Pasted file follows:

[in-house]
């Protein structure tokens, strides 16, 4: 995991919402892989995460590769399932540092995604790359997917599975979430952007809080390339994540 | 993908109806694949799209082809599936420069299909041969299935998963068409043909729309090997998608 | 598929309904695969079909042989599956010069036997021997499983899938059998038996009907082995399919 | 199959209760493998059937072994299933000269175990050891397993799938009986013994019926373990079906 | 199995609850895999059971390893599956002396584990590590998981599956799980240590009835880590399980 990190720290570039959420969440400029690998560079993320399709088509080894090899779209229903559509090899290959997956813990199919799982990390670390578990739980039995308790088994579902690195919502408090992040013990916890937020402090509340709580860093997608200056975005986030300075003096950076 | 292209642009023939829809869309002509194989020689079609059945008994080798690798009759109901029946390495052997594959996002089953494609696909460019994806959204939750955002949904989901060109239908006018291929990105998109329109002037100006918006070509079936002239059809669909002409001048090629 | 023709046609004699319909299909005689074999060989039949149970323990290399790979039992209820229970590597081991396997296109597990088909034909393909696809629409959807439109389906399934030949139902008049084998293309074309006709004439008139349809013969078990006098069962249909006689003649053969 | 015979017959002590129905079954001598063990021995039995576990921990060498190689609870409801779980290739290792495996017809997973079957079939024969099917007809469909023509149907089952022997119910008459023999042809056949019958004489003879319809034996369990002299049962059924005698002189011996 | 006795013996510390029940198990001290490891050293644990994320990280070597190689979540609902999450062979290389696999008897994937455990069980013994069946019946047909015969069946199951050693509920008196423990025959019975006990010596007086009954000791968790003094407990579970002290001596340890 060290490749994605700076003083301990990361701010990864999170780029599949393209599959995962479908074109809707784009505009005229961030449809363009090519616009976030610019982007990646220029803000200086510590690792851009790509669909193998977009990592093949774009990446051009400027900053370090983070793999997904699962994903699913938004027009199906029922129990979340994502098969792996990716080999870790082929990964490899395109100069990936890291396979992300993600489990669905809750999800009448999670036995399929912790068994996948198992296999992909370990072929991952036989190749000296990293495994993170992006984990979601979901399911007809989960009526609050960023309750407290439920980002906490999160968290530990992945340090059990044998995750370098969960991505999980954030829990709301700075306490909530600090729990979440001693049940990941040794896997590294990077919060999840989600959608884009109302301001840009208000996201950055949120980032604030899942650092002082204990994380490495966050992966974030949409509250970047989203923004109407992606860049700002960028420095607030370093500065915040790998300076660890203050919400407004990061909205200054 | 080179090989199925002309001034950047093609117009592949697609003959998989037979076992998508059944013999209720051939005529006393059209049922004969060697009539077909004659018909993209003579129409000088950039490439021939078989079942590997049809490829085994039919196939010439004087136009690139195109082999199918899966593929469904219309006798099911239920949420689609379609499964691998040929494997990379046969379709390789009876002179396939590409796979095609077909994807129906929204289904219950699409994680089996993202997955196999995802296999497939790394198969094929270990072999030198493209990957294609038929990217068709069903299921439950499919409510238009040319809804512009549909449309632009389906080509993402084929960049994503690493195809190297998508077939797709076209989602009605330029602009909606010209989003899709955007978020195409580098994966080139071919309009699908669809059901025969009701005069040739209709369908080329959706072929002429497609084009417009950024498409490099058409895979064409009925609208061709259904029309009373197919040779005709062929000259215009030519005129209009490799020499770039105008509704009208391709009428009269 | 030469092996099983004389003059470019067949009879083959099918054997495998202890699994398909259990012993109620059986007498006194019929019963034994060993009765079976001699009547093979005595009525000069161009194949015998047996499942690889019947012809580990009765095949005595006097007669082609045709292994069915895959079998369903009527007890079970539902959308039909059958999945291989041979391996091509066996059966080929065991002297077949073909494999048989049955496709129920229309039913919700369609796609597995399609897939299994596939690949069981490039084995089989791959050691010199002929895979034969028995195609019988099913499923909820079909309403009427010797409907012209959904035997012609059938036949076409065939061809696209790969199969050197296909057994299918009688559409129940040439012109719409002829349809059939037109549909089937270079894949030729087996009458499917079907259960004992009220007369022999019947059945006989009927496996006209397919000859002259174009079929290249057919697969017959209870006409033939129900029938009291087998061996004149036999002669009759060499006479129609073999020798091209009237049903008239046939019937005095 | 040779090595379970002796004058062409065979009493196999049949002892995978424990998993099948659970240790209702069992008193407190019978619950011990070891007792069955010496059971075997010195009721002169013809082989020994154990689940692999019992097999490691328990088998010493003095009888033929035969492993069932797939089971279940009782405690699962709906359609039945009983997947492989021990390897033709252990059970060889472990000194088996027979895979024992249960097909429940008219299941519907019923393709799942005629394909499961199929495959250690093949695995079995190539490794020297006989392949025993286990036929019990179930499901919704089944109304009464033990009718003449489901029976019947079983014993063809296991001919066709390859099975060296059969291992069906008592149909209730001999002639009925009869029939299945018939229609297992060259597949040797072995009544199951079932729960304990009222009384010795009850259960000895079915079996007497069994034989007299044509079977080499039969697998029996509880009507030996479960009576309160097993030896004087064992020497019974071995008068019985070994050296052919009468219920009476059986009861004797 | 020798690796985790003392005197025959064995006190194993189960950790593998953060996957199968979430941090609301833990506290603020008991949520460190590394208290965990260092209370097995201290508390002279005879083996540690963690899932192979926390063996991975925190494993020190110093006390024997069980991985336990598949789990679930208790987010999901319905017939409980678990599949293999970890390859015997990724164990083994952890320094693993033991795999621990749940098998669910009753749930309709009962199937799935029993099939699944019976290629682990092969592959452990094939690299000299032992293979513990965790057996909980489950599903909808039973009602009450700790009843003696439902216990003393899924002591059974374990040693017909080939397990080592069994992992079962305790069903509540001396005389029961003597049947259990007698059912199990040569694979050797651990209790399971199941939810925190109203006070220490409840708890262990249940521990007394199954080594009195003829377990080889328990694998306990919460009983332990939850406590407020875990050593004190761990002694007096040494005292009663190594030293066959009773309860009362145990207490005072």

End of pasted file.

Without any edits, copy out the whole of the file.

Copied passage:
[in-house]
């Protein structure tokens, strides 16, 4: 995991919402892989995460590769399932540092995604790359997917599975979430952007809080390339994540 | 993908109806694949799209082809599936420069299909041969299935998963068409043909729309090997998608 | 598929309904695969079909042989599956010069036997021997499983899938059998038996009907082995399919 | 199959209760493998059937072994299933000269175990050891397993799938009986013994019926373990079906 | 199995609850895999059971390893599956002396584990590590998981599956799980240590009835880590399980 990190720290570039959420969440400029690998560079993320399709088509080894090899779209229903559509090899290959997956813990199919799982990390670390578990739980039995308790088994579902690195919502408090992040013990916890937020402090509340709580860093997608200056975005986030300075003096950076 | 292209642009023939829809869309002509194989020689079609059945008994080798690798009759109901029946390495052997594959996002089953494609696909460019994806959204939750955002949904989901060109239908006018291929990105998109329109002037100006918006070509079936002239059809669909002409001048090629 | 023709046609004699319909299909005689074999060989039949149970323990290399790979039992209820229970590597081991396997296109597990088909034909393909696809629409959807439109389906399934030949139902008049084998293309074309006709004439008139349809013969078990006098069962249909006689003649053969 | 015979017959002590129905079954001598063990021995039995576990921990060498190689609870409801779980290739290792495996017809997973079957079939024969099917007809469909023509149907089952022997119910008459023999042809056949019958004489003879319809034996369990002299049962059924005698002189011996 | 006795013996510390029940198990001290490891050293644990994320990280070597190689979540609902999450062979290389696999008897994937455990069980013994069946019946047909015969069946199951050693509920008196423990025959019975006990010596007086009954000791968790003094407990579970002290001596340890 060290490749994605700076003083301990990361701010990864999170780029599949393209599959995962479908074109809707784009505009005229961030449809363009090519616009976030610019982007990646220029803000200086510590690792851009790509669909193998977009990592093949774009990446051009400027900053370090983070793999997904699962994903699913938004027009199906029922129990979340994502098969792996990716080999870790082929990964490899395109100069990936890291396979992300993600489990669905809750999800009448999670036995399929912790068994996948198992296999992909370990072929991952036989190749000296990293495994993170992006984990979601979901399911007809989960009526609050960023309750407290439920980002906490999160968290530990992945340090059990044998995750370098969960991505999980954030829990709301700075306490909530600090729990979440001693049940990941040794896997590294990077919060999840989600959608884009109302301001840009208000996201950055949120980032604030899942650092002082204990994380490495966050992966974030949409509250970047989203923004109407992606860049700002960028420095607030370093500065915040790998300076660890203050919400407004990061909205200054 | 080179090989199925002309001034950047093609117009592949697609003959998989037979076992998508059944013999209720051939005529006393059209049922004969060697009539077909004659018909993209003579129409000088950039490439021939078989079942590997049809490829085994039919196939010439004087136009690139195109082999199918899966593929469904219309006798099911239920949420689609379609499964691998040929494997990379046969379709390789009876002179396939590409796979095609077909994807129906929204289904219950699409994680089996993202997955196999995802296999497939790394198969094929270990072999030198493209990957294609038929990217068709069903299921439950499919409510238009040319809804512009549909449309632009389906080509993402084929960049994503690493195809190297998508077939797709076209989602009605330029602009909606010209989003899709955007978020195409580098994966080139071919309009699908669809059901025969009701005069040739209709369908080329959706072929002429497609084009417009950024498409490099058409895979064409009925609208061709259904029309009373197919040779005709062929000259215009030519005129209009490799020499770039105008509704009208391709009428009269 | 030469092996099983004389003059470019067949009879083959099918054997495998202890699994398909259990012993109620059986007498006194019929019963034994060993009765079976001699009547093979005595009525000069161009194949015998047996499942690889019947012809580990009765095949005595006097007669082609045709292994069915895959079998369903009527007890079970539902959308039909059958999945291989041979391996091509066996059966080929065991002297077949073909494999048989049955496709129920229309039913919700369609796609597995399609897939299994596939690949069981490039084995089989791959050691010199002929895979034969028995195609019988099913499923909820079909309403009427010797409907012209959904035997012609059938036949076409065939061809696209790969199969050197296909057994299918009688559409129940040439012109719409002829349809059939037109549909089937270079894949030729087996009458499917079907259960004992009220007369022999019947059945006989009927496996006209397919000859002259174009079929290249057919697969017959209870006409033939129900029938009291087998061996004149036999002669009759060499006479129609073999020798091209009237049903008239046939019937005095 | 040779090595379970002796004058062409065979009493196999049949002892995978424990998993099948659970240790209702069992008193407190019978619950011990070891007792069955010496059971075997010195009721002169013809082989020994154990689940692999019992097999490691328990088998010493003095009888033929035969492993069932797939089971279940009782405690699962709906359609039945009983997947492989021990390897033709252990059970060889472990000194088996027979895979024992249960097909429940008219299941519907019923393709799942005629394909499961199929495959250690093949695995079995190539490794020297006989392949025993286990036929019990179930499901919704089944109304009464033990009718003449489901029976019947079983014993063809296991001919066709390859099975060296059969291992069906008592149909209730001999002639009925009869029939299945018939229609297992060259597949040797072995009544199951079932729960304990009222009384010795009850259960000895079915079996007497069994034989007299044509079977080499039969697998029996509880009507030996479960009576309160097993030896004087064992020497019974071995008068019985070994050296052919009468219920009476059986009861004797 | 020798690796985790003392005197025959064995006190194993189960950790593998953060996957199968979430941090609301833990506290603020008991949520460190590394208290965990260092209370097995201290508390002279005879083996540690963690899932192979926390063996991975925190494993020190110093006390024997069980991985336990598949789990679930208790987010999901319905017939409980678990599949293999970890390859015997990724164990083994952890320094693993033991795999621990749940098998669910009753749930309709009962199937799935029993099939699944019976290629682990092969592959452990094939690299000299032992293979513990965790057996909980489950599903909808039973009602009450700790009843003696439902216990003393899924002591059974374990040693017909080939397990080592069994992992079962305790069903509540001396005389029961003597049947259990007698059912199990040569694979050797651990209790399971199941939810925190109203006070220490409840708890262990249940521990007394199954080594009195003829377990080889328990694998306990919460009983332990939850406590407020875990050593004190761990002694007096040494005292009663190594030293066959009773309860009362145990207490005072």